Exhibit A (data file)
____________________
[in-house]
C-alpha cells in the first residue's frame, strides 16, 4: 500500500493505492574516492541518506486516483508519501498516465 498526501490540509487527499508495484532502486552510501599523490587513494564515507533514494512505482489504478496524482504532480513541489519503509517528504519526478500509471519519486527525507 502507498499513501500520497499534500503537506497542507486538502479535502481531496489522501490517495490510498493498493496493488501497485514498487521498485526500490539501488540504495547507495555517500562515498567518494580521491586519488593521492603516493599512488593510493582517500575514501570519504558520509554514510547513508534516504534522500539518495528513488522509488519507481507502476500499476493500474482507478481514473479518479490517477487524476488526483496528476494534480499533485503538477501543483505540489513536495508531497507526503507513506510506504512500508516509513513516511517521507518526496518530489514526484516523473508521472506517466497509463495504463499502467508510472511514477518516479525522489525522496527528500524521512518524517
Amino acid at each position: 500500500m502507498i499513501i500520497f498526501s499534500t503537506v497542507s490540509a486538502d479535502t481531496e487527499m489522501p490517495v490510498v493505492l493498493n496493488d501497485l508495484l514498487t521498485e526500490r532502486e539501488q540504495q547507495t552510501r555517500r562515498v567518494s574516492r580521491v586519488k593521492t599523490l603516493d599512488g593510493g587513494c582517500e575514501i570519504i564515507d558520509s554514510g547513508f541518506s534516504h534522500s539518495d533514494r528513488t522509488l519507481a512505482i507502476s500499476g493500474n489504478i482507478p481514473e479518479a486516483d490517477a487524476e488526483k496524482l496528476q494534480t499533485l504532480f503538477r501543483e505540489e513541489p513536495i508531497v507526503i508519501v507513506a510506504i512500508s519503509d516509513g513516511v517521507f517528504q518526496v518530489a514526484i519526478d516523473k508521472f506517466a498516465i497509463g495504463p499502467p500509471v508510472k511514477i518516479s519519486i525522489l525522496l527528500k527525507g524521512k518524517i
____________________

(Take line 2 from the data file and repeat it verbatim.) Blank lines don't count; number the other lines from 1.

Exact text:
C-alpha cells in the first residue's frame, strides 16, 4: 500500500493505492574516492541518506486516483508519501498516465 498526501490540509487527499508495484532502486552510501599523490587513494564515507533514494512505482489504478496524482504532480513541489519503509517528504519526478500509471519519486527525507 502507498499513501500520497499534500503537506497542507486538502479535502481531496489522501490517495490510498493498493496493488501497485514498487521498485526500490539501488540504495547507495555517500562515498567518494580521491586519488593521492603516493599512488593510493582517500575514501570519504558520509554514510547513508534516504534522500539518495528513488522509488519507481507502476500499476493500474482507478481514473479518479490517477487524476488526483496528476494534480499533485503538477501543483505540489513536495508531497507526503507513506510506504512500508516509513513516511517521507518526496518530489514526484516523473508521472506517466497509463495504463499502467508510472511514477518516479525522489525522496527528500524521512518524517